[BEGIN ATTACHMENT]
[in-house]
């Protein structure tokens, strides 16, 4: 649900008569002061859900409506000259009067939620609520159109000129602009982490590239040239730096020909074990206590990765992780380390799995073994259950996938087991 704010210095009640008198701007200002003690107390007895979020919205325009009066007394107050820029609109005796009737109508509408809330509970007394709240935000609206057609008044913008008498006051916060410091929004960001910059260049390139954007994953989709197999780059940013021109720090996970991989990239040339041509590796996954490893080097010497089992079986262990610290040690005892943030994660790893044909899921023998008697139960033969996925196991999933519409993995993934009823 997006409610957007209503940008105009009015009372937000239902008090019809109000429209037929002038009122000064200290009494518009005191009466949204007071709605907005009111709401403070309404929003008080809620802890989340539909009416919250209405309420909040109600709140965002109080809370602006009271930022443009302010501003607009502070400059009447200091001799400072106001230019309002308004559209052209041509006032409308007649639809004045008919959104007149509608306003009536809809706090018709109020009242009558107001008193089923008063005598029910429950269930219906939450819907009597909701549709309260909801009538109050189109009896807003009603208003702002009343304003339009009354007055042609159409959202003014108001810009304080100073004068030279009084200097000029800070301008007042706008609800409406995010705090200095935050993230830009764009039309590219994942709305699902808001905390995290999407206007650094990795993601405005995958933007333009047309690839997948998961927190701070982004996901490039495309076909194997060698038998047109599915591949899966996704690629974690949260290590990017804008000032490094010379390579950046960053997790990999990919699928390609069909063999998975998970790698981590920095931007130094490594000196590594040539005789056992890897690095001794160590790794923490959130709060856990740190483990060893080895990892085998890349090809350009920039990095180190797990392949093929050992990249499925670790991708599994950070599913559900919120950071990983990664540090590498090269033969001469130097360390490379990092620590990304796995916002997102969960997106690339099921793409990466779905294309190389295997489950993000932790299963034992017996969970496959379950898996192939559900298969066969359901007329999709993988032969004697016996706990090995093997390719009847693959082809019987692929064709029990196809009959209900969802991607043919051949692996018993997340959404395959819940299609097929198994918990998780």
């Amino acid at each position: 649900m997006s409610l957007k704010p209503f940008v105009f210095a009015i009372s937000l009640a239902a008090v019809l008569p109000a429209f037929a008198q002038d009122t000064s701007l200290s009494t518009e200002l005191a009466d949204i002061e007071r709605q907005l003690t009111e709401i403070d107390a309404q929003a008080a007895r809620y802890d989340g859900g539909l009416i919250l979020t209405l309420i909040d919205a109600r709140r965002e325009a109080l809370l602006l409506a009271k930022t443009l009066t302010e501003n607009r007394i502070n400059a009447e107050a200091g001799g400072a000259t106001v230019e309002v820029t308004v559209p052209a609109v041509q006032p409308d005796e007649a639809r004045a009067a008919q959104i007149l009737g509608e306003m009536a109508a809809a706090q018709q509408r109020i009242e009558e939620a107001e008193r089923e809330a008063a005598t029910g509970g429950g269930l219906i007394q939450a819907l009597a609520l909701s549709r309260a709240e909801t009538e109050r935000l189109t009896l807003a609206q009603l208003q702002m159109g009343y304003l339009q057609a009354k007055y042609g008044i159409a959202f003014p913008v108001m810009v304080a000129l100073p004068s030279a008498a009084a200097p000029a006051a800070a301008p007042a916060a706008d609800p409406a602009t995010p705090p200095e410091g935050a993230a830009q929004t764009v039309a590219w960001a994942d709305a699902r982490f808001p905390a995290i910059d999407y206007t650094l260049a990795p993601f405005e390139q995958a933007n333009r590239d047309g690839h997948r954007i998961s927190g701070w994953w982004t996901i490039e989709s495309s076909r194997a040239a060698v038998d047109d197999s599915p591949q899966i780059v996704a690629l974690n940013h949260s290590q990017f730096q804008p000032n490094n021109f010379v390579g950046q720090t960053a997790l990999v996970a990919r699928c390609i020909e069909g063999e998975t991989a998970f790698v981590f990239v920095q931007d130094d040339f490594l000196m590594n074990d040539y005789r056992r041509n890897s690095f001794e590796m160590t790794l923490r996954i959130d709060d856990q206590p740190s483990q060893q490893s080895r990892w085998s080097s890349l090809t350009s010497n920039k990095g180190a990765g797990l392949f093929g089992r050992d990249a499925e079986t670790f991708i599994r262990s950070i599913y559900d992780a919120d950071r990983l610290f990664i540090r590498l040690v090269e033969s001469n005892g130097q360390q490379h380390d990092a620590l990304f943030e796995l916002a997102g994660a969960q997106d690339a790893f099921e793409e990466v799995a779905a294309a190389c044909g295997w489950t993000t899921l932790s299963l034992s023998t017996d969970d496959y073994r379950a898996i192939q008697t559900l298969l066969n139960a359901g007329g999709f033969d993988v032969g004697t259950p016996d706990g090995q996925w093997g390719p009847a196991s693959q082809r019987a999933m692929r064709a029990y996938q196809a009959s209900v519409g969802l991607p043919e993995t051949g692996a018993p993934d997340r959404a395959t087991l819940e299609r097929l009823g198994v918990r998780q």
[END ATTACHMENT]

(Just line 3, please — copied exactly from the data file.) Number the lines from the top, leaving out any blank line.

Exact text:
């Amino acid at each position: 649900m997006s409610l957007k704010p209503f940008v105009f210095a009015i009372s937000l009640a239902a008090v019809l008569p109000a429209f037929a008198q002038d009122t000064s701007l200290s009494t518009e200002l005191a009466d949204i002061e007071r709605q907005l003690t009111e709401i403070d107390a309404q929003a008080a007895r809620y802890d989340g859900g539909l009416i919250l979020t209405l309420i909040d919205a109600r709140r965002e325009a109080l809370l602006l409506a009271k930022t443009l009066t302010e501003n607009r007394i502070n400059a009447e107050a200091g001799g400072a000259t106001v230019e309002v820029t308004v559209p052209a609109v041509q006032p409308d005796e007649a639809r004045a009067a008919q959104i007149l009737g509608e306003m009536a109508a809809a706090q018709q509408r109020i009242e009558e939620a107001e008193r089923e809330a008063a005598t029910g509970g429950g269930l219906i007394q939450a819907l009597a609520l909701s549709r309260a709240e909801t009538e109050r935000l189109t009896l807003a609206q009603l208003q702002m159109g009343y304003l339009q057609a009354k007055y042609g008044i159409a959202f003014p913008v108001m810009v304080a000129l100073p004068s030279a008498a009084a200097p000029a006051a800070a301008p007042a916060a706008d609800p409406a602009t995010p705090p200095e410091g935050a993230a830009q929004t764009v039309a590219w960001a994942d709305a699902r982490f808001p905390a995290i910059d999407y206007t650094l260049a990795p993601f405005e390139q995958a933007n333009r590239d047309g690839h997948r954007i998961s927190g701070w994953w982004t996901i490039e989709s495309s076909r194997a040239a060698v038998d047109d197999s599915p591949q899966i780059v996704a690629l974690n940013h949260s290590q990017f730096q804008p000032n490094n021109f010379v390579g950046q720090t960053a997790l990999v996970a990919r699928c390609i020909e069909g063999e998975t991989a998970f790698v981590f990239v920095q931007d130094d040339f490594l000196m590594n074990d040539y005789r056992r041509n890897s690095f001794e590796m160590t790794l923490r996954i959130d709060d856990q206590p740190s483990q060893q490893s080895r990892w085998s080097s890349l090809t350009s010497n920039k990095g180190a990765g797990l392949f093929g089992r050992d990249a499925e079986t670790f991708i599994r262990s950070i599913y559900d992780a919120d950071r990983l610290f990664i540090r590498l040690v090269e033969s001469n005892g130097q360390q490379h380390d990092a620590l990304f943030e796995l916002a997102g994660a969960q997106d690339a790893f099921e793409e990466v799995a779905a294309a190389c044909g295997w489950t993000t899921l932790s299963l034992s023998t017996d969970d496959y073994r379950a898996i192939q008697t559900l298969l066969n139960a359901g007329g999709f033969d993988v032969g004697t259950p016996d706990g090995q996925w093997g390719p009847a196991s693959q082809r019987a999933m692929r064709a029990y996938q196809a009959s209900v519409g969802l991607p043919e993995t051949g692996a018993p993934d997340r959404a395959t087991l819940e299609r097929l009823g198994v918990r998780q």